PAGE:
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"Another Love Canal": Environmentalists Assess Oil Spill Dangers

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Tulsa, OKEnvironmentalists are assessing the effects of a 72,000 gallon oil spill in Coffeyville, Kansas, with deep concerns for public safety and grim predictions for the future of the region. Residents in Coffeyville, Kansas, South Coffeyville, Oklahoma and the surrounding areas were severely impacted by the July 1 spill.

Thousands of homes have been condemned due to oil damage. Farmers' crops have been destroyed and the health of livestock has been compromised. Massive "fish kills" have occurred, with hundreds of dead fish washing ashore.

"The oil and the industrial chemicals that the refinery used have all seeped into the ground," says one environmental consultant. "This will impact the water table [drinking water] and the quality of the soil, even air quality. It's a huge mess, and it will take a long time to clean up."

"Another Love Canal"?
Oil spill dead fishSteve M., (not his real name) is a Tulsa-based environmentalist who has spent weeks surveying the scene. He fears that the situation could turn into "another Love Canal," referring to the industrial toxic waste that has, over the decades, allegedly led to thousands of cancer deaths in the Love Canal community in Western New York.

"Like Love Canal, we have a company [the refinery] that is looking to conceal its environmental 'footprint' on the community," says Steve M. "This means that the real impact of the oil spill is being downplayed, and public health may suffer as a result.

"I don't see proper safety measures being taken. Maybe they would say they don't want to create a 'public panic'. But is the company really concerned about panic, or just protecting their reputation?

"Residents are being allowed back into their homes when there is no clear assessment of the dangers, posed by lingering floodwaters, oil and chemicals. Panic or no panic, this should not be allowed."

Fertilizer Plant Raises Concerns
Sue Casteel, a spokeswoman for the Agency for Toxic Substances and Disease Registry, who worked on flooding issues in New Orleans after Hurricane Katrina, said that public health concerns are similar in any area where there is extensive flooding.

Like in many floods, water and soil samples from Coffeyville that showed very high levels of fecal coliform, but they also show chemicals, indicating the water was contaminated with oil.

"Flooding poses a lot of the same hazards regardless of whether or not it is associated with a hurricane or flooding like we had in Coffeyville," Casteel said. "The difference is the oil refinery released oil as well."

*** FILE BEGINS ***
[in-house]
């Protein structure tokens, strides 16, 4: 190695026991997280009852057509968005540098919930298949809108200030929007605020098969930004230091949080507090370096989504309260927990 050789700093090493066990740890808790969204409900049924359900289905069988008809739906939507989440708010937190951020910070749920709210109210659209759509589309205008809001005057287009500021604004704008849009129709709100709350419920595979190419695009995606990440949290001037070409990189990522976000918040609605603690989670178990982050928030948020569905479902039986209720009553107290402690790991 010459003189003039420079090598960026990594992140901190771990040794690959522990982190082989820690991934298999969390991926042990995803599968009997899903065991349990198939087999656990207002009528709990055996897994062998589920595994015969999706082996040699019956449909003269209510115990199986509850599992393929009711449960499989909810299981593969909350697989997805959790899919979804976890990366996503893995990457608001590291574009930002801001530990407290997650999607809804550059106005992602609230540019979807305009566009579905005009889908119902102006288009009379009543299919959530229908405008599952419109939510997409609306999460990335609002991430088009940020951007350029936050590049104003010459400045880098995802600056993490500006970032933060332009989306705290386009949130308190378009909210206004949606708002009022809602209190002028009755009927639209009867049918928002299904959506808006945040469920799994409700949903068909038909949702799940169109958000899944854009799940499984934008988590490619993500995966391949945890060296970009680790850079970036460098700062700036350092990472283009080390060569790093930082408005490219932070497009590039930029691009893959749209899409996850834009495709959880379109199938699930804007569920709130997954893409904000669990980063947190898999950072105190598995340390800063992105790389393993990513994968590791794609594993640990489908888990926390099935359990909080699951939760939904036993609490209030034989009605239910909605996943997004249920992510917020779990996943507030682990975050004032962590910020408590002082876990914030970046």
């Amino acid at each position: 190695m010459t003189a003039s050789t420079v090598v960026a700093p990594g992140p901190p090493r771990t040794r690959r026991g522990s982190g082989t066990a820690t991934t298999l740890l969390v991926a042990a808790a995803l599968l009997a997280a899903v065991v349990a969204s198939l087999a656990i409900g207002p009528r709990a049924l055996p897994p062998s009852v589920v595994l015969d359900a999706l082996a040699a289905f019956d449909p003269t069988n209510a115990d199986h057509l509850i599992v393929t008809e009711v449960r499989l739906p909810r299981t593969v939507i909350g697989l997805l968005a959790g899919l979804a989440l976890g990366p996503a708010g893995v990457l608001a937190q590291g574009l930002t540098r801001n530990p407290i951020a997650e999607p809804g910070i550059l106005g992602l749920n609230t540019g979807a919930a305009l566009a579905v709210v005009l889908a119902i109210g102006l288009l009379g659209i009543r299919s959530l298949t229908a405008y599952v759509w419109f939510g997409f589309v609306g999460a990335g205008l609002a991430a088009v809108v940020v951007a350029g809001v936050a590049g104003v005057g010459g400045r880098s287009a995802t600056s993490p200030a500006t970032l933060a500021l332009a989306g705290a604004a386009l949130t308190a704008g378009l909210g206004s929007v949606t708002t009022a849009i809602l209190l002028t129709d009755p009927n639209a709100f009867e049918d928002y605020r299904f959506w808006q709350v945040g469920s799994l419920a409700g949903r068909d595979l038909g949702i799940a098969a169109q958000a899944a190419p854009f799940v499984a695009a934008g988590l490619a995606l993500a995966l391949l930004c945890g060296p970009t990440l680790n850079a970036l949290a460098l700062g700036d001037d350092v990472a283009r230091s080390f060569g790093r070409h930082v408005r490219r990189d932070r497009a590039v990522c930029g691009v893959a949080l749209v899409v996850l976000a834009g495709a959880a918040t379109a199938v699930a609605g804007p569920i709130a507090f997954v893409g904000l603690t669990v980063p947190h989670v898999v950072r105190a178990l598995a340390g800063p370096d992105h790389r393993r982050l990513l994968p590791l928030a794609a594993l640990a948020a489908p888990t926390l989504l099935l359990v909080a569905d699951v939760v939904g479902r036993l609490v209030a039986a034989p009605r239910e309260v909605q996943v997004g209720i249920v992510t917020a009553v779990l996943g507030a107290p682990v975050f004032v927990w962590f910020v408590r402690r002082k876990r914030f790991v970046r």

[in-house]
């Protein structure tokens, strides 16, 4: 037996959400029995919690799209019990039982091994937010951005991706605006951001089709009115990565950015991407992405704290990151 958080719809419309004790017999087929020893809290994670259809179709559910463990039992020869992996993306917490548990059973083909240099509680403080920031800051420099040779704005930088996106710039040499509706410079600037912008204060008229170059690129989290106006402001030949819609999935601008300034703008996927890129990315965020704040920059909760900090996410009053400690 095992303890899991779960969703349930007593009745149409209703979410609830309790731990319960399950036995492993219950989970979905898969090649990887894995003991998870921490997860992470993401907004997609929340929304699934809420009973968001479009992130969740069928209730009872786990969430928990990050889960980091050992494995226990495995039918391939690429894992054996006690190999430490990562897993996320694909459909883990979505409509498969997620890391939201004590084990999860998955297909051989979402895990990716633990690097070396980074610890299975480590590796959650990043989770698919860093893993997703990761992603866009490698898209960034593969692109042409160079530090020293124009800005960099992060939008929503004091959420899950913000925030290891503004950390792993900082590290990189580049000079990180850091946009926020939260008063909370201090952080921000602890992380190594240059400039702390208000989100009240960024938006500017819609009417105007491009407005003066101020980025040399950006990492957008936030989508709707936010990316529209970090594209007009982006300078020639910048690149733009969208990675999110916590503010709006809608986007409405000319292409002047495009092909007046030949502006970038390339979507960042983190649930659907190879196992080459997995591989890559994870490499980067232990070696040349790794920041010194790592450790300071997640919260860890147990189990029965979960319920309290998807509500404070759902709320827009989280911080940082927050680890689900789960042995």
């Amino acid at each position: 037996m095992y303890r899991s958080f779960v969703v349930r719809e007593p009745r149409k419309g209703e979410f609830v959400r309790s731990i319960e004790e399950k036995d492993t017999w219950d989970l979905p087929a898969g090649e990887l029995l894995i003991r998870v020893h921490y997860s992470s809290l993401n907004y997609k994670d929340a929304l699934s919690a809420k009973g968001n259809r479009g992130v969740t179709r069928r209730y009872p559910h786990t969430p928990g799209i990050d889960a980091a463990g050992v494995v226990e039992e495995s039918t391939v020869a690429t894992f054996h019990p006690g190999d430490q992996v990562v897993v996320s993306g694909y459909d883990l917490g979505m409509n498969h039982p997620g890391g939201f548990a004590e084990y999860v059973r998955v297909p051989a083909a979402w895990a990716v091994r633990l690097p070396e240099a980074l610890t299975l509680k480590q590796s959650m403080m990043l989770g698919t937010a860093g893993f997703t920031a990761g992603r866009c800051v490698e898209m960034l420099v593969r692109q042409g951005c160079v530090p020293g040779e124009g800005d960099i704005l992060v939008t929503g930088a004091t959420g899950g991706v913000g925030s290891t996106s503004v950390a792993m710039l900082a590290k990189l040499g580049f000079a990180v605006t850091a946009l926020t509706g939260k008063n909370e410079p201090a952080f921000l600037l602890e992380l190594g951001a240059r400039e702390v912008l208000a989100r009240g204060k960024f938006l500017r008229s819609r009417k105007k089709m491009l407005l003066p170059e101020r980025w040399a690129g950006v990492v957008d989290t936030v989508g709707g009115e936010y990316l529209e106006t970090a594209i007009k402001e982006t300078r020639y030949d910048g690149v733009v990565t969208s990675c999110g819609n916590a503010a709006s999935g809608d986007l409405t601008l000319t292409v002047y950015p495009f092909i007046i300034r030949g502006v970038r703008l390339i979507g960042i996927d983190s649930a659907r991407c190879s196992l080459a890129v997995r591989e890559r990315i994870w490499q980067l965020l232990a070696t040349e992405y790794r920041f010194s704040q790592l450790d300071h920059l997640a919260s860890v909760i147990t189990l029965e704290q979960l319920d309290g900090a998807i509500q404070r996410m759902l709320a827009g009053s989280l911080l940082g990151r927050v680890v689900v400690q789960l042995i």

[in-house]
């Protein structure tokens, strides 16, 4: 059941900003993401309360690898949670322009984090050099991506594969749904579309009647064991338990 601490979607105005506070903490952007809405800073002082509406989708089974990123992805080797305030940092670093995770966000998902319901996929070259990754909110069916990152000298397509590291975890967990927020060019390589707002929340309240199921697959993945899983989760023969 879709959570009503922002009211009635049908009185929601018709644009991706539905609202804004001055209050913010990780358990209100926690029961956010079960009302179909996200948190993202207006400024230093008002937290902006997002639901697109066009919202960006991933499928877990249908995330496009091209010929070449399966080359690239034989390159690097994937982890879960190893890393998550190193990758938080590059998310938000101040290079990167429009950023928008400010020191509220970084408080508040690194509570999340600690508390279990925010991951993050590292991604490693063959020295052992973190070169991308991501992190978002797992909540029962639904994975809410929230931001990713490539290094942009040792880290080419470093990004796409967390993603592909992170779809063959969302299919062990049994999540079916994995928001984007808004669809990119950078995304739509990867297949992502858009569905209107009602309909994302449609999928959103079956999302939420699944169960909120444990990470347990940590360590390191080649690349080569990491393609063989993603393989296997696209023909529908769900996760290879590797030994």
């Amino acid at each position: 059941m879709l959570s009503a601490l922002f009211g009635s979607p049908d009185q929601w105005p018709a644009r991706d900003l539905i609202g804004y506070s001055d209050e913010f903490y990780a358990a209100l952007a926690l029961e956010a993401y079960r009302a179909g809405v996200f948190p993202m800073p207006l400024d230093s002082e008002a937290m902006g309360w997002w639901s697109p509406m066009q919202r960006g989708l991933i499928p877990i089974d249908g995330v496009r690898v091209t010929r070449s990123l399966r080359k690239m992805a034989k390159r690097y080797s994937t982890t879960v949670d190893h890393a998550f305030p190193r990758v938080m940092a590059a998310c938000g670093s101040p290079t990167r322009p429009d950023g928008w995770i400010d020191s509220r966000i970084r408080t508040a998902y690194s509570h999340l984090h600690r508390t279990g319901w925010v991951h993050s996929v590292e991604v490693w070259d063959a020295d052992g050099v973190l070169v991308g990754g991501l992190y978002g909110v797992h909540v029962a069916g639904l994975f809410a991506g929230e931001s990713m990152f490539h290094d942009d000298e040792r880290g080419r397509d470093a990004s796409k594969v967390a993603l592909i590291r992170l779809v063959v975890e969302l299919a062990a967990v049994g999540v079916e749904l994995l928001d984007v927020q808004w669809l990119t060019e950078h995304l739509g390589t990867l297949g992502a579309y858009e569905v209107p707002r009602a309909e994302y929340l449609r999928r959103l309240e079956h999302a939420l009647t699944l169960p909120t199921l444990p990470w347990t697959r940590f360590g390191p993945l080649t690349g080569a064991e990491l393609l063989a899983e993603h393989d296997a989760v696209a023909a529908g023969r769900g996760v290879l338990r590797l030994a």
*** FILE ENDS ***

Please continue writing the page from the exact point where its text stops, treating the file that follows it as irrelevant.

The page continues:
Steve M. added, "Oil on its own can be a health risk, but I am more concerned about the acids and other chemicals used to process the oil. There is anecdotal information about paint being stripped off cars, and of an explosion around the time that the levies broke.

"What might have caused an explosion? Wouldn't you know: there's also a fertilizer plant near the refinery..."

Low-income Residents: "Zoning Victims"
Community activists note that the refinery and fertilizer plant were built in a low-income neighborhood, and that a "buffer zone" was created around the refinery site. Over the years, complaints about odors and other issues have largely been ignored by the city government.

In situations where a wealthy company is involved, low-income citizens often must turn to the courts, because local government does not respond to their concerns. Not surprisingly, class action lawsuits have been filed by many Coffeyville residents whose homes have been threatened by the spill.

Refinery on the Defensive
The refinery has hired The O'Brien's Group, which worked on the Murphy Oil spill in Meraux, La., after Hurricane Katrina, to help recovery efforts in Coffeyville. As well, it has published a series of advertisements in local papers promising to remediate the situation.

Steve M., for one, isn't buying the company's line: "It's a public relations move for the company. But what is being done to protect the residents? They are being allowed to literally wade into the toxic waste."

Next Week: The Cleanup Scandal. Just where is all that toxic waste being dumped? Hint: It may be right in your back yard.

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